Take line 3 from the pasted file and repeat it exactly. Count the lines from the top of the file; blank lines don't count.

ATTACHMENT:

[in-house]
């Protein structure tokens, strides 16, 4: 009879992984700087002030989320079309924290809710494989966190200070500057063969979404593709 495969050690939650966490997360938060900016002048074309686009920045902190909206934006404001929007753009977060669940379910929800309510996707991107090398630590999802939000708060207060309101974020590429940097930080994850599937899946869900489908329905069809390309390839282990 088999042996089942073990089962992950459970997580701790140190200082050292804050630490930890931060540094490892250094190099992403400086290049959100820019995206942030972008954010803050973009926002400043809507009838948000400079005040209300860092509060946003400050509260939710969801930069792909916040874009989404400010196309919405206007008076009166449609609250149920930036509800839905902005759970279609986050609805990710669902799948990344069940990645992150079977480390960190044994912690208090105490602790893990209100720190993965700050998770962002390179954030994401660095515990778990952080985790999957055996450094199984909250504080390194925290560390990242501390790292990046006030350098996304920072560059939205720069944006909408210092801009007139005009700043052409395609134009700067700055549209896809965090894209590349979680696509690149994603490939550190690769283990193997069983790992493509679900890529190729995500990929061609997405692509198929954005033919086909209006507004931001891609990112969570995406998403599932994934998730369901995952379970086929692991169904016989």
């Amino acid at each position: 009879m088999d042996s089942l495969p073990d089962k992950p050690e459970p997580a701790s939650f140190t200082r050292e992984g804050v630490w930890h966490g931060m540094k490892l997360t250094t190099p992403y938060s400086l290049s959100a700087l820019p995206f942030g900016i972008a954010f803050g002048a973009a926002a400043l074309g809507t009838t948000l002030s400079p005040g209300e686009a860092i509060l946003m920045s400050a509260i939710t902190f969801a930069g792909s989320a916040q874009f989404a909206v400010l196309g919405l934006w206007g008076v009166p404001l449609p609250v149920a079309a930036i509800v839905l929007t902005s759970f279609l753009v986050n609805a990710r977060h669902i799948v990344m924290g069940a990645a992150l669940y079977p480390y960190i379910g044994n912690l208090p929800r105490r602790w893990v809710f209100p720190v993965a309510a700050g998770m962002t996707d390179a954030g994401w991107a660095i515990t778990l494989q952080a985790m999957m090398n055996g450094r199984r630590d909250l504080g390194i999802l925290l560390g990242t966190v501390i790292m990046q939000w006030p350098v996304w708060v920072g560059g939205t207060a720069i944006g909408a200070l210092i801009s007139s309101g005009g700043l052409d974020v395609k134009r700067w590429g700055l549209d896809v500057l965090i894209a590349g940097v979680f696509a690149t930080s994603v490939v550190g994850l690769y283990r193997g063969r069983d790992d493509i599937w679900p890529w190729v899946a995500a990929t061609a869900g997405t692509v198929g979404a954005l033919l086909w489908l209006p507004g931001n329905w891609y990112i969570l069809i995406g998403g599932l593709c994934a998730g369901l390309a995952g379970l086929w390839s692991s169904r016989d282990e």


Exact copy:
């Amino acid at each position: 009879m088999d042996s089942l495969p073990d089962k992950p050690e459970p997580a701790s939650f140190t200082r050292e992984g804050v630490w930890h966490g931060m540094k490892l997360t250094t190099p992403y938060s400086l290049s959100a700087l820019p995206f942030g900016i972008a954010f803050g002048a973009a926002a400043l074309g809507t009838t948000l002030s400079p005040g209300e686009a860092i509060l946003m920045s400050a509260i939710t902190f969801a930069g792909s989320a916040q874009f989404a909206v400010l196309g919405l934006w206007g008076v009166p404001l449609p609250v149920a079309a930036i509800v839905l929007t902005s759970f279609l753009v986050n609805a990710r977060h669902i799948v990344m924290g069940a990645a992150l669940y079977p480390y960190i379910g044994n912690l208090p929800r105490r602790w893990v809710f209100p720190v993965a309510a700050g998770m962002t996707d390179a954030g994401w991107a660095i515990t778990l494989q952080a985790m999957m090398n055996g450094r199984r630590d909250l504080g390194i999802l925290l560390g990242t966190v501390i790292m990046q939000w006030p350098v996304w708060v920072g560059g939205t207060a720069i944006g909408a200070l210092i801009s007139s309101g005009g700043l052409d974020v395609k134009r700067w590429g700055l549209d896809v500057l965090i894209a590349g940097v979680f696509a690149t930080s994603v490939v550190g994850l690769y283990r193997g063969r069983d790992d493509i599937w679900p890529w190729v899946a995500a990929t061609a869900g997405t692509v198929g979404a954005l033919l086909w489908l209006p507004g931001n329905w891609y990112i969570l069809i995406g998403g599932l593709c994934a998730g369901l390309a995952g379970l086929w390839s692991s169904r016989d282990e």